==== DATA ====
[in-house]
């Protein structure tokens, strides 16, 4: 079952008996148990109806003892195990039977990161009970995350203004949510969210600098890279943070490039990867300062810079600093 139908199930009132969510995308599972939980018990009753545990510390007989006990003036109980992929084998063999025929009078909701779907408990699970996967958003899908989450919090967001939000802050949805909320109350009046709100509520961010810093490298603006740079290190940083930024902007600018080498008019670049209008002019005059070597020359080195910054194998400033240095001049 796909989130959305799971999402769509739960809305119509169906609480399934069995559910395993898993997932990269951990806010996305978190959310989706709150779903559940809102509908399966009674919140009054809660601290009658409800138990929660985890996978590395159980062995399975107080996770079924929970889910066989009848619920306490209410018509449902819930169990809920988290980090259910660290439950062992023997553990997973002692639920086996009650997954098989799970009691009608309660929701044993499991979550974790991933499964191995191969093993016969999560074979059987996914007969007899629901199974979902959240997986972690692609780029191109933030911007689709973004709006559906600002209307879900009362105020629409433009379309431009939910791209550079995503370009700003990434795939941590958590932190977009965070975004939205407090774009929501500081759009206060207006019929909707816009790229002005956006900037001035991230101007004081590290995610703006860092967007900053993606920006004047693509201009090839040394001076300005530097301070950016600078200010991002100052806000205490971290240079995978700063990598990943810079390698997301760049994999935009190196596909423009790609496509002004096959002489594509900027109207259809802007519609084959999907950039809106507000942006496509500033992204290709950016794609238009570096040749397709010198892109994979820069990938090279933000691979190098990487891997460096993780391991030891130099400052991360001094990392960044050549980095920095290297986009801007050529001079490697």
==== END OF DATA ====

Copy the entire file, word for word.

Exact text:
[in-house]
């Protein structure tokens, strides 16, 4: 079952008996148990109806003892195990039977990161009970995350203004949510969210600098890279943070490039990867300062810079600093 139908199930009132969510995308599972939980018990009753545990510390007989006990003036109980992929084998063999025929009078909701779907408990699970996967958003899908989450919090967001939000802050949805909320109350009046709100509520961010810093490298603006740079290190940083930024902007600018080498008019670049209008002019005059070597020359080195910054194998400033240095001049 796909989130959305799971999402769509739960809305119509169906609480399934069995559910395993898993997932990269951990806010996305978190959310989706709150779903559940809102509908399966009674919140009054809660601290009658409800138990929660985890996978590395159980062995399975107080996770079924929970889910066989009848619920306490209410018509449902819930169990809920988290980090259910660290439950062992023997553990997973002692639920086996009650997954098989799970009691009608309660929701044993499991979550974790991933499964191995191969093993016969999560074979059987996914007969007899629901199974979902959240997986972690692609780029191109933030911007689709973004709006559906600002209307879900009362105020629409433009379309431009939910791209550079995503370009700003990434795939941590958590932190977009965070975004939205407090774009929501500081759009206060207006019929909707816009790229002005956006900037001035991230101007004081590290995610703006860092967007900053993606920006004047693509201009090839040394001076300005530097301070950016600078200010991002100052806000205490971290240079995978700063990598990943810079390698997301760049994999935009190196596909423009790609496509002004096959002489594509900027109207259809802007519609084959999907950039809106507000942006496509500033992204290709950016794609238009570096040749397709010198892109994979820069990938090279933000691979190098990487891997460096993780391991030891130099400052991360001094990392960044050549980095920095290297986009801007050529001079490697």